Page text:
Mixed-Methods Research: A Discussion on its Types, Challenges, and Criticisms

Dawadi, Saraswati; Shrestha, Sagun and Giri, Ram A. (2021). Mixed-Methods Research: A Discussion on its Types, Challenges, and Criticisms. Journal of Practical Studies in Education, 2(2) pp. 25–36.

DOI: https://doi.org/10.46809/jpse.v2i2.20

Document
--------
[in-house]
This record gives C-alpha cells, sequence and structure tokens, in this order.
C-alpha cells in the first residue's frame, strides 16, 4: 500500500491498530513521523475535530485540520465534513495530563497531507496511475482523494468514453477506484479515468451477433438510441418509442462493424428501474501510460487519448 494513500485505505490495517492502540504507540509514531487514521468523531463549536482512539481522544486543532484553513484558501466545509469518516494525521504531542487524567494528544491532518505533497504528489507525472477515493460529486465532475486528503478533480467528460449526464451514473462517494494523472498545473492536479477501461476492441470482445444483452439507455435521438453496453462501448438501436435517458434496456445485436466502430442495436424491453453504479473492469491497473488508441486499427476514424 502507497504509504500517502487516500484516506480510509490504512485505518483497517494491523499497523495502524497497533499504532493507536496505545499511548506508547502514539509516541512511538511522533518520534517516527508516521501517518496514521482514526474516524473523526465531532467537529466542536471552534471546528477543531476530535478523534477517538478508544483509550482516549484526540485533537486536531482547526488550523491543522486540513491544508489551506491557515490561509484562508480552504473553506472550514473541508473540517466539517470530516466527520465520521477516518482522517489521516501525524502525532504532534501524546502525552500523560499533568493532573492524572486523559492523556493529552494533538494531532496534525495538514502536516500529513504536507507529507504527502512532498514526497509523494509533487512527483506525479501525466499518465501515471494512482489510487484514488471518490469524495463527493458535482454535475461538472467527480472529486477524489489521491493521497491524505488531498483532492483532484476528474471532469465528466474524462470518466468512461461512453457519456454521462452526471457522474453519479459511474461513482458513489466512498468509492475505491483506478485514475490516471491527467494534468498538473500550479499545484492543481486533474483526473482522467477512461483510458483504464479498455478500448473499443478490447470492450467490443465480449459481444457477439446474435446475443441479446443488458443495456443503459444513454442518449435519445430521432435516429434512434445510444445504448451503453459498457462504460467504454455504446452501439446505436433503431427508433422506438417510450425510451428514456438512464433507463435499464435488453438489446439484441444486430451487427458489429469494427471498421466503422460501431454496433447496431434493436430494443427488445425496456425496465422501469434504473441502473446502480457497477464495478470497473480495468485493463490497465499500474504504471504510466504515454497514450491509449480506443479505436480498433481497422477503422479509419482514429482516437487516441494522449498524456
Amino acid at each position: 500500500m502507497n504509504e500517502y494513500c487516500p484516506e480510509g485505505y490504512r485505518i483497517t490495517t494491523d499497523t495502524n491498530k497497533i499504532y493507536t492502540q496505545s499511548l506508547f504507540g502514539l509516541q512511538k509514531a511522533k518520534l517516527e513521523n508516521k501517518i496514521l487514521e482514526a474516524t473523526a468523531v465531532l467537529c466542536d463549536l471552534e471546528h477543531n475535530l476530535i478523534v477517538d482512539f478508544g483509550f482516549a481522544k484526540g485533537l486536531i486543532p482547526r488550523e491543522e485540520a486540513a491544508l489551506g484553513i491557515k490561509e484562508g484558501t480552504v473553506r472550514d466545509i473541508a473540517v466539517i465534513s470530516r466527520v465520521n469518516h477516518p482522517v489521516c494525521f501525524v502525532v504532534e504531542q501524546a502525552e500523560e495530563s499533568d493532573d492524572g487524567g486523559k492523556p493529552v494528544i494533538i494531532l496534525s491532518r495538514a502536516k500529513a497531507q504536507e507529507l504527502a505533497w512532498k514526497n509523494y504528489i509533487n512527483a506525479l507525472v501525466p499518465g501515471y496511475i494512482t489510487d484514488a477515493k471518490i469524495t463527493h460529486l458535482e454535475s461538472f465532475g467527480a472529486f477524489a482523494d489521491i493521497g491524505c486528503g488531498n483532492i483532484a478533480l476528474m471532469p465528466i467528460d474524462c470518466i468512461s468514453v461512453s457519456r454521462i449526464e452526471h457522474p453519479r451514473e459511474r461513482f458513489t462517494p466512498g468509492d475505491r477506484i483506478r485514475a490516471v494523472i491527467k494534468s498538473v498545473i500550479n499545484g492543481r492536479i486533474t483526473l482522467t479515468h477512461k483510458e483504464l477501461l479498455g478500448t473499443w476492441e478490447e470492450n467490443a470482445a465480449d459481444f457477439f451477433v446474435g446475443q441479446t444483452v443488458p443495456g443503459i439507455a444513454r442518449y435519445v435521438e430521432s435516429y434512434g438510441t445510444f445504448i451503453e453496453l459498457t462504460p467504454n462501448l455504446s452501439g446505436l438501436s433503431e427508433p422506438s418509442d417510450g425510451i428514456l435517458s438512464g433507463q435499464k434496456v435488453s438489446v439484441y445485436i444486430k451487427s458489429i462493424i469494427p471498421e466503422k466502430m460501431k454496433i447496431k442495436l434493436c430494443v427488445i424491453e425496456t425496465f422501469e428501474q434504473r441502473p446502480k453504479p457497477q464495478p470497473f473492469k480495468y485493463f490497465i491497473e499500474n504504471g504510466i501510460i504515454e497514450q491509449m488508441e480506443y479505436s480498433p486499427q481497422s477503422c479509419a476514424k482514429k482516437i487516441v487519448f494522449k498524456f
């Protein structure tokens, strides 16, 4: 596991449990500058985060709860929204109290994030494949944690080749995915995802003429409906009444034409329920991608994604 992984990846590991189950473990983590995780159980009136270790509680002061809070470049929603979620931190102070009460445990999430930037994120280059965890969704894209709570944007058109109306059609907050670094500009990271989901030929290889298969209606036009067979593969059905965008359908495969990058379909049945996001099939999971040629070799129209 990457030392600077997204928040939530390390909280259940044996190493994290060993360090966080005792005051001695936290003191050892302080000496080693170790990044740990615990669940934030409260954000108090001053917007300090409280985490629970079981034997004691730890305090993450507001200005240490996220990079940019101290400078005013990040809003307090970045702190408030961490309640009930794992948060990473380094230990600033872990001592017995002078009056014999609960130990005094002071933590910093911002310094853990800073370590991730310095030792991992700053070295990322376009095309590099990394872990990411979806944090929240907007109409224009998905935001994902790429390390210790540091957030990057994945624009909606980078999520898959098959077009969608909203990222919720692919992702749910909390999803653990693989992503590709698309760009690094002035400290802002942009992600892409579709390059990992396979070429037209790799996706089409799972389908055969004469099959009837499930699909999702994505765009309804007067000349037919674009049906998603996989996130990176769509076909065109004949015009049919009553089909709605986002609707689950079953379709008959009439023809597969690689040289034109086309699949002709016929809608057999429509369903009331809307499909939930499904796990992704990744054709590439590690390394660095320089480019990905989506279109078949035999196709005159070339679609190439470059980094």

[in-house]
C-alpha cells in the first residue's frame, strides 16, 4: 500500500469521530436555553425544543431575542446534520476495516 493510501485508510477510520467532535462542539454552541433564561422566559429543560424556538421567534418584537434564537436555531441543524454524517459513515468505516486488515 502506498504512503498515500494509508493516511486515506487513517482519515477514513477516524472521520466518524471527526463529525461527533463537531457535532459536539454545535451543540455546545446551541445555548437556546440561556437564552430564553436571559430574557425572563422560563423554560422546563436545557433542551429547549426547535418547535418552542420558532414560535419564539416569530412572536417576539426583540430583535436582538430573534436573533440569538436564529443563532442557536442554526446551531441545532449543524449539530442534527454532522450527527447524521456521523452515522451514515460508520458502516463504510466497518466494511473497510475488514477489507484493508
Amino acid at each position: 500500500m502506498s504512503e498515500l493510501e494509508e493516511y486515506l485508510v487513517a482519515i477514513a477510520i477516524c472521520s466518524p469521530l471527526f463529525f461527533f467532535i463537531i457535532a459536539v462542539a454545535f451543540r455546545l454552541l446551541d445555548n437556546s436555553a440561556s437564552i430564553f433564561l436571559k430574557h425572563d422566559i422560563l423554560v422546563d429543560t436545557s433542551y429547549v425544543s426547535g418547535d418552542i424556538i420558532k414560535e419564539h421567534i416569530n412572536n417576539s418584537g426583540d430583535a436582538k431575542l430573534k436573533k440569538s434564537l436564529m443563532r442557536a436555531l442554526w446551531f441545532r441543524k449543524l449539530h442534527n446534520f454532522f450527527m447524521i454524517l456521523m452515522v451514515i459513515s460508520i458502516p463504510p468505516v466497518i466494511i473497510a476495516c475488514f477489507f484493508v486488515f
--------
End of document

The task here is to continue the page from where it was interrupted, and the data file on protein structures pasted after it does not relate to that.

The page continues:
The article positions mixed-method research (MMR) as a principled complementary research method to the traditional quantitative and qualitative research approaches. By situating MMR in an analysis of some of the common research paradigms, the article presents it as a natural choice in order to complement and cater to the increasingly complex needs of contemporary researchers. It proffers MMR as a flexible and adaptive conceptual framework for designing and conducting mixed methods research in a simplified manner. By explaining fundamental principles and major theoretical tenets of a mixed-methods approach, which involves both quantitative and qualitative data collection in response to research questions, it elucidates several benefits of adopting MMR since it integrates post-positivism as well as interpretivism frameworks. There is abundant literature around this research design aiming to provide researchers an understanding of the approach. Yet there is limited literature that provides illustrative guidance to research novices in comprehending mixed methods, understanding reasons for choosing it, and selecting an appropriate mixed methods design. Based on an analysis of some notable works in the field, this article provides an overview of mixed methods designs, discusses its main types, and explains challenges one can potentially encounter when in using them with a view to assisting early career researchers in particular and other researchers in general.

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